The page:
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Acaricidal efficacies of Lippia gracilis essential oil and its phytochemicals against organophosphate-resistant and susceptible strains of Rhipicephalus (Boophilus) microplus

Costa-Júnior, Livio M., Miller, Robert J., Alves, Péricles B., Blank, Arie F., Li, Andrew Y., Pérez de León, Adalberto A.
Veterinary parasitology 2016 v.228 pp. 60-64
Lippia, Rhipicephalus microplus, acaricidal properties, acaricides, carvacrol, chemical analysis, essential oils, gas chromatography-mass spectrometry, genotype, larvae, monoterpenoids, phytopharmaceuticals, thymol, ticks, toxicity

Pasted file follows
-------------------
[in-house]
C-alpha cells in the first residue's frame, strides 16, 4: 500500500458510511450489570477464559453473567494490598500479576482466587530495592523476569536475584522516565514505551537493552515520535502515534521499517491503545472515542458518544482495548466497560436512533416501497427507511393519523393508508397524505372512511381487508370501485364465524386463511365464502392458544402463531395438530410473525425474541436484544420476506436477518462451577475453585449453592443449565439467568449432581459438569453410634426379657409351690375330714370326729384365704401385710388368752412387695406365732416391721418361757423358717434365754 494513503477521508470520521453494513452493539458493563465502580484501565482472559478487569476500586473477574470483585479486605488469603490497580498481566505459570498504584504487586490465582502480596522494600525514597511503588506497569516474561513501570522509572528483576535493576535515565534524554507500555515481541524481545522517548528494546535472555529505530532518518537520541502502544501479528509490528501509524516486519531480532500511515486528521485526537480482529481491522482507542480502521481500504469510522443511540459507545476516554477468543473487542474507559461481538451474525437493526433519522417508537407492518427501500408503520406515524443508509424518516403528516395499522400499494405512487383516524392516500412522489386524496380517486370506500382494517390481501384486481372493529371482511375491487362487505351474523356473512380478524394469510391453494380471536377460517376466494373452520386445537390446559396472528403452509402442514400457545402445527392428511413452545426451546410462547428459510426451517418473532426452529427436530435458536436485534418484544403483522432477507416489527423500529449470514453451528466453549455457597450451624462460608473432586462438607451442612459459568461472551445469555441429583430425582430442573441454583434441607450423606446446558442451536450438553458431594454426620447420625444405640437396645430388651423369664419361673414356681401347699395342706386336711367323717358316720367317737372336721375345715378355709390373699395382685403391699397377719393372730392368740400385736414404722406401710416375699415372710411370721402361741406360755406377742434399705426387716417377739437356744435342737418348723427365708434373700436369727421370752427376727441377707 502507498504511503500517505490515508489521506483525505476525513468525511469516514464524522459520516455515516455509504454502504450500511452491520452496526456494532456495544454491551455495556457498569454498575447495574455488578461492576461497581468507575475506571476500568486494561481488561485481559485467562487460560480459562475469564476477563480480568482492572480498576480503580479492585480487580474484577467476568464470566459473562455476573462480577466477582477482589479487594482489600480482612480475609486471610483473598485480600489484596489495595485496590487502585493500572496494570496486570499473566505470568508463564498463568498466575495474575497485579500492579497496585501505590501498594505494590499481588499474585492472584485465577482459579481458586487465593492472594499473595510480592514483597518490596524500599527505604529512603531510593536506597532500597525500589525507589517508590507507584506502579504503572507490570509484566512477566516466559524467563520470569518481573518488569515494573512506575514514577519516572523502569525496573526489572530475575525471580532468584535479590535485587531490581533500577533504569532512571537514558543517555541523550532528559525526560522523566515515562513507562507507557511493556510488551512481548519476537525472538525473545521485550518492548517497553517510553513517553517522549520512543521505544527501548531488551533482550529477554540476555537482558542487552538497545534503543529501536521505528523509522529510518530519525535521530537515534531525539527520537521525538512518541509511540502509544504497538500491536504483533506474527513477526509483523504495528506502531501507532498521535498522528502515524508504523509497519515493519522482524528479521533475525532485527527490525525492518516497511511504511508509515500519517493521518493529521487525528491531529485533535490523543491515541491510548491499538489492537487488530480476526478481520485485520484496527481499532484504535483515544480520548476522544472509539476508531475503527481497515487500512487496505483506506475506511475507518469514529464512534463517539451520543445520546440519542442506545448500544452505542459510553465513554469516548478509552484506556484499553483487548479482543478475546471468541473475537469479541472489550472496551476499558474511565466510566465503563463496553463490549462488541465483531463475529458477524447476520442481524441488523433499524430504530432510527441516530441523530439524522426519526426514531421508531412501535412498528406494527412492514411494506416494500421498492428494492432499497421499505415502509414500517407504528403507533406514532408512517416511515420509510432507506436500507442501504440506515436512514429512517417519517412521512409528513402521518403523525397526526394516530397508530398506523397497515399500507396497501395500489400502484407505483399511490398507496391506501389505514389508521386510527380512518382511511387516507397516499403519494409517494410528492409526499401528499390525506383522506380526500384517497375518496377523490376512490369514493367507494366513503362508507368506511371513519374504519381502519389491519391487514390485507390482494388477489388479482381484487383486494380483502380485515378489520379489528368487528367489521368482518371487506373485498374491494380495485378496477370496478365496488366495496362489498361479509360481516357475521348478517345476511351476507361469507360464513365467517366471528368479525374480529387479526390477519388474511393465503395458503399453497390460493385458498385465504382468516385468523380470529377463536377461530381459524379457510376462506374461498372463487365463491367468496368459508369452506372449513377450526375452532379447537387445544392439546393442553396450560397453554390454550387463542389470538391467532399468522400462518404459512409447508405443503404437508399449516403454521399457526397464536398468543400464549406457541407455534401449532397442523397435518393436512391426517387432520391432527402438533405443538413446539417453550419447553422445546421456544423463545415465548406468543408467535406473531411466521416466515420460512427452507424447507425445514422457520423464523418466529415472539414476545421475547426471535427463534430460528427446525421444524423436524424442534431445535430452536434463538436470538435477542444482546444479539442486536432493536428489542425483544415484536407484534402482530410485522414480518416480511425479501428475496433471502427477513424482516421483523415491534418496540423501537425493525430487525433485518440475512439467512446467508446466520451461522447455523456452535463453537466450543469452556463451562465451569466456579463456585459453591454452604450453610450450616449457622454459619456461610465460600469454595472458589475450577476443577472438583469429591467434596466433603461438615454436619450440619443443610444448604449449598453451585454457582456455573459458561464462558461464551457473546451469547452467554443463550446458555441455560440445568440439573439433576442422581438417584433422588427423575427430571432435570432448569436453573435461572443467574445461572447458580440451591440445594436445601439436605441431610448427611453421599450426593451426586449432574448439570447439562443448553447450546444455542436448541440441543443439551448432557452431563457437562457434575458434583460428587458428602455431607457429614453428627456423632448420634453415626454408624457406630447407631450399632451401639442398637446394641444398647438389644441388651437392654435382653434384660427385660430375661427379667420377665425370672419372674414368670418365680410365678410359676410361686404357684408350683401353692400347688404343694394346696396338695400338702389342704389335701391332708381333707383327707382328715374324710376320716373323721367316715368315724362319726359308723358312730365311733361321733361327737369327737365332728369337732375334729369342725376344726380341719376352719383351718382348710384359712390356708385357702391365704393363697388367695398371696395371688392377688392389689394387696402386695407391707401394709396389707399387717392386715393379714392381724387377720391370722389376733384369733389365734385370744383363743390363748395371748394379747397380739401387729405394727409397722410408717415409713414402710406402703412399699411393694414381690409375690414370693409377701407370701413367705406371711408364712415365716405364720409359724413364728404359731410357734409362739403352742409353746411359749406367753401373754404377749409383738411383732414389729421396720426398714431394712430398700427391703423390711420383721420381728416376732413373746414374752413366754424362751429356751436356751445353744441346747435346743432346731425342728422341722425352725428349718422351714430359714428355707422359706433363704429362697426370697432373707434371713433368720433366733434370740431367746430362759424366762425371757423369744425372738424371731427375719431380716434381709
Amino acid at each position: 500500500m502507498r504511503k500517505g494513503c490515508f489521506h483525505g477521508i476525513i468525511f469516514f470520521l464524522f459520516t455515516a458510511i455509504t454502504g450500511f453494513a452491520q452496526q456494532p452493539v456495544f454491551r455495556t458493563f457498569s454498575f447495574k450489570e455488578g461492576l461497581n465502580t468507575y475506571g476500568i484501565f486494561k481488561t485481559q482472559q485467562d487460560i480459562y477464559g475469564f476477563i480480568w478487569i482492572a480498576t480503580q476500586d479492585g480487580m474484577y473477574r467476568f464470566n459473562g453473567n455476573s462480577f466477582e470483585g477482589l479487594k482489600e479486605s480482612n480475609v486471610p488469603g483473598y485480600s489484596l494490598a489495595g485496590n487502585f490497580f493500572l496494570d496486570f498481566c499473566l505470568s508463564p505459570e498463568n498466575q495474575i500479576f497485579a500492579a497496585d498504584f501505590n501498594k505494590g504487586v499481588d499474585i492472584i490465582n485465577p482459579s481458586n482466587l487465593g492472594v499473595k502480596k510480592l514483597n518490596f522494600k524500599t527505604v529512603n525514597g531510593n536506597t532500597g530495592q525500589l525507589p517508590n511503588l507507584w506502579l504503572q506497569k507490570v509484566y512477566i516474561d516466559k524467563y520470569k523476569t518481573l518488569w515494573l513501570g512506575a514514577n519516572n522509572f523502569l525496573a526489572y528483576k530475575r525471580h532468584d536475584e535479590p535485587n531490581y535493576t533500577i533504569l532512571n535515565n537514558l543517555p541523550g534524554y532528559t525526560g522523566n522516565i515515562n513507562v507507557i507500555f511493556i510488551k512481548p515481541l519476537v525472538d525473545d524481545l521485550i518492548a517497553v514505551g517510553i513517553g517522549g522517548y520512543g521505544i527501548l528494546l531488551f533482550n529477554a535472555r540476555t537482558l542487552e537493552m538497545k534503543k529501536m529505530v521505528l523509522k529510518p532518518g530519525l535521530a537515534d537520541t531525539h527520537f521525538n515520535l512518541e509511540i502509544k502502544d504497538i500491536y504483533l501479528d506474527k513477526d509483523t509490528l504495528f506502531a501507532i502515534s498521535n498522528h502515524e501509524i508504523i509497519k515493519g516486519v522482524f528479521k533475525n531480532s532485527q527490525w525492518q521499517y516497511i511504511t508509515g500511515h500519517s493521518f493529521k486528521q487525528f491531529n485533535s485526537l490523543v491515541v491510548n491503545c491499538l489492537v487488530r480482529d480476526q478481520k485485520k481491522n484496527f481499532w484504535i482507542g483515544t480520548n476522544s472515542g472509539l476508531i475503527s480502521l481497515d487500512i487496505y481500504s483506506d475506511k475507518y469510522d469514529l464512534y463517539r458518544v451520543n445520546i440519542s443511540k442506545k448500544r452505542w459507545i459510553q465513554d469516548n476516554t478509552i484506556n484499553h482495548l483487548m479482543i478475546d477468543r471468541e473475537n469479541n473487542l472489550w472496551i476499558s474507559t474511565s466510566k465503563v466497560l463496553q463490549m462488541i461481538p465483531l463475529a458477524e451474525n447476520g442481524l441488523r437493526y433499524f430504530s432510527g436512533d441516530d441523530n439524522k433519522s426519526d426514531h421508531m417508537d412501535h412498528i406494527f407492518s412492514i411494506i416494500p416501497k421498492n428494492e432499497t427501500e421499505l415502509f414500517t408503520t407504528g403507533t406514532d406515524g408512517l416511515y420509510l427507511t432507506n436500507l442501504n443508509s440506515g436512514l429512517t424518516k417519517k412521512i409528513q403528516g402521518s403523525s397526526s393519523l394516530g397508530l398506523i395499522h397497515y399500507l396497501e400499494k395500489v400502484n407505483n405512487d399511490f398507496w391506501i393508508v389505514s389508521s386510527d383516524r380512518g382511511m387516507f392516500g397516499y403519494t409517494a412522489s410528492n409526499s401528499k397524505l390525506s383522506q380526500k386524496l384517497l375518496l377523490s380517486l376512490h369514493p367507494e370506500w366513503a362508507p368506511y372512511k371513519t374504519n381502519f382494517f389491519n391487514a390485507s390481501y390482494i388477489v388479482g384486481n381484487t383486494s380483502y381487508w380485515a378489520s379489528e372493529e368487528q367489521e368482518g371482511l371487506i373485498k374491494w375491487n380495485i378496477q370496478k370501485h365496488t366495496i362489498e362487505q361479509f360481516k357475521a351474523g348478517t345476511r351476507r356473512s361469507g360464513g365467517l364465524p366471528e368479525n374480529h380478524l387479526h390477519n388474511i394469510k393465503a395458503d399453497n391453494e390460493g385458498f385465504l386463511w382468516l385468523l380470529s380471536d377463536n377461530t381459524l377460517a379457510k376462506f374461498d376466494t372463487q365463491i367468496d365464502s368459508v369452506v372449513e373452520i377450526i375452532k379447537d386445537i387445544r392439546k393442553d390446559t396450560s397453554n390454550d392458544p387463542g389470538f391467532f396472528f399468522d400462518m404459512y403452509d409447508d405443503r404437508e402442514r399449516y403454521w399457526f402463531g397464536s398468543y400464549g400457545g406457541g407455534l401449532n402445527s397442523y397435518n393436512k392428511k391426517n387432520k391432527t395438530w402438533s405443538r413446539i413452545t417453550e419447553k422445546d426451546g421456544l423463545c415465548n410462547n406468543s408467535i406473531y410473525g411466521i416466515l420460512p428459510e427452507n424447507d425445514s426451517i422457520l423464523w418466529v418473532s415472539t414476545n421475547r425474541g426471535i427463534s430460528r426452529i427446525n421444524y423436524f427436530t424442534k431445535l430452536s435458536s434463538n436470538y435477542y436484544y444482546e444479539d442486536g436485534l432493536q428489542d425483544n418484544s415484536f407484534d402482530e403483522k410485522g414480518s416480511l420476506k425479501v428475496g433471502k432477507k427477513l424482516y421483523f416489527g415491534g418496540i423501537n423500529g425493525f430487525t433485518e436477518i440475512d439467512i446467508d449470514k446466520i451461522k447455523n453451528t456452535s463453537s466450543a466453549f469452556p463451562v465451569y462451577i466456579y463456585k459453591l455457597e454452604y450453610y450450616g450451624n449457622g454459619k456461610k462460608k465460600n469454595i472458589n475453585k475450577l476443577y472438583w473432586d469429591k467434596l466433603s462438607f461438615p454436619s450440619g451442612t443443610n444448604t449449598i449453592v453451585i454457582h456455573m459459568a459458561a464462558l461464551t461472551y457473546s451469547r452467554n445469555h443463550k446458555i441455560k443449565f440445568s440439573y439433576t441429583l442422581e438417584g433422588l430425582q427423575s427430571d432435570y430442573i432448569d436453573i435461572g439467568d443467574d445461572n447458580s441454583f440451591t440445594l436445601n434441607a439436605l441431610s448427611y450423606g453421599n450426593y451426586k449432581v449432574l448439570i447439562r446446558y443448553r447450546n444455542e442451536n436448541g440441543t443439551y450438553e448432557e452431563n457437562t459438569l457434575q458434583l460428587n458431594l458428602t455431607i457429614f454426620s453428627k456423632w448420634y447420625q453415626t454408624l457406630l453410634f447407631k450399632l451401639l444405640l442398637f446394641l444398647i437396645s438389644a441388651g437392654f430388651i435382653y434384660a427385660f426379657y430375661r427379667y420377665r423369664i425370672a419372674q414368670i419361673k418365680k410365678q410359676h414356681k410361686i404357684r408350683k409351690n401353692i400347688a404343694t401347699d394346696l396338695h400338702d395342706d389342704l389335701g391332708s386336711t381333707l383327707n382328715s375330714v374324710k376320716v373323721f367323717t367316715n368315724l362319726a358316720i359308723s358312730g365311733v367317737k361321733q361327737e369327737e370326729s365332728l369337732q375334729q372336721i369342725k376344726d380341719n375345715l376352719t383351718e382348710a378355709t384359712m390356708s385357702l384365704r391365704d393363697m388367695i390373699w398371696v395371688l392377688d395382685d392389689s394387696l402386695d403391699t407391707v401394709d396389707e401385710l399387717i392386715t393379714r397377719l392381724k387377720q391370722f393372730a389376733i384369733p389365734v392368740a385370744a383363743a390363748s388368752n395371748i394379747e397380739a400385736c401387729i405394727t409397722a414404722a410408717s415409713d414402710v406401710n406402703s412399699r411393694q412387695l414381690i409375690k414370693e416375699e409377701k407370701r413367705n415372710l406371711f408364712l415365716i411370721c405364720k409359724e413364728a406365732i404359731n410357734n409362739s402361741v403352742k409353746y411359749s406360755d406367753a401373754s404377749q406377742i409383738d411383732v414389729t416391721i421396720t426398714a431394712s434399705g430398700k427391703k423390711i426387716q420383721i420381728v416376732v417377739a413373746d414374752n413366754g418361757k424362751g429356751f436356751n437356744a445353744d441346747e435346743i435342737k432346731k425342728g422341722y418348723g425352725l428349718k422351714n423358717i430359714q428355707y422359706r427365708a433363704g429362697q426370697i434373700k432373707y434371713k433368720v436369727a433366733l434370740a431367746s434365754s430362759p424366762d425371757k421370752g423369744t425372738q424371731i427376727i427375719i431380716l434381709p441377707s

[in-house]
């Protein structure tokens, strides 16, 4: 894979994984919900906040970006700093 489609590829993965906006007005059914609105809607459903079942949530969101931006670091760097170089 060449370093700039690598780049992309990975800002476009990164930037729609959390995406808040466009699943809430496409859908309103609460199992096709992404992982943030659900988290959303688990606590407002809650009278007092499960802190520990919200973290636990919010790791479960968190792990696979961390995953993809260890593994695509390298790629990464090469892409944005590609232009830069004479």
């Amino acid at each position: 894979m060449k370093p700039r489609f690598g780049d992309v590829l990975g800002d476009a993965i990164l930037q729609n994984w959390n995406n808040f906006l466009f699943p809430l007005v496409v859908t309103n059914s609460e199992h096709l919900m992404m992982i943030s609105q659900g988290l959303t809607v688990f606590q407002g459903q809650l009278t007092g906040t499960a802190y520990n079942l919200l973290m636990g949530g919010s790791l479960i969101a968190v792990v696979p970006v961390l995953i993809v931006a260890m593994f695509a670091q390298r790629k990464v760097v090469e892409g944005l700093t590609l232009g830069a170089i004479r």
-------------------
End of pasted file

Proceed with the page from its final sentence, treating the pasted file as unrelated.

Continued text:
Plant-derived natural products can serve as an alternative to synthetic compounds for control of ticks of veterinary and medical importance. Lippia gracilis is an aromatic plant that produces essential oil with high content of carvacrol and thymol monoterpenes. These monoterpenes have high acaricidal activity against Rhipicephalus (Boophilus) microplus. However, there are no studies that show efficacy differences of essential oils between susceptible and organophosphate resistant strains of R. (B.) microplus. The aim of the present study was to compare acaricidal effects of essential oils extracted from two different genotypes of L. gracilis and the main monoterpenes on larvae of both susceptible and organophosphate resistant R. (B.) microplus larvae. The efficacy of the essential oil of two genotypes of L. gracilis (106 and 201) and their monoterpenes carvacrol and thymol was measured using the larval immersion test on coumaphos-resistant and susceptible strains of R. (B.) microplus. Lethal concentrations were calculated using GraphPad Prism 6.0. Chemical analysis was performed by GC–MS and FID. Thymol and carvacrol were observed to be major constituents in 106 and 201L. gracilis genotype essential oils, respectively. Essential oils of both genotypes were more effective against organophosphate-resistant tick strain than susceptible tick strain. Carvacrol was 3.2 times more toxic to organophosphate resistant strain than to susceptible strain. Thymol was equally toxic to resistant and susceptible tick strains. The significantly higher efficacy monoterpene carvacrol against resistant ticks may lead to development of new natural product acaricide formulations for use to control organophosphate resistant R. (B.) microplus populations.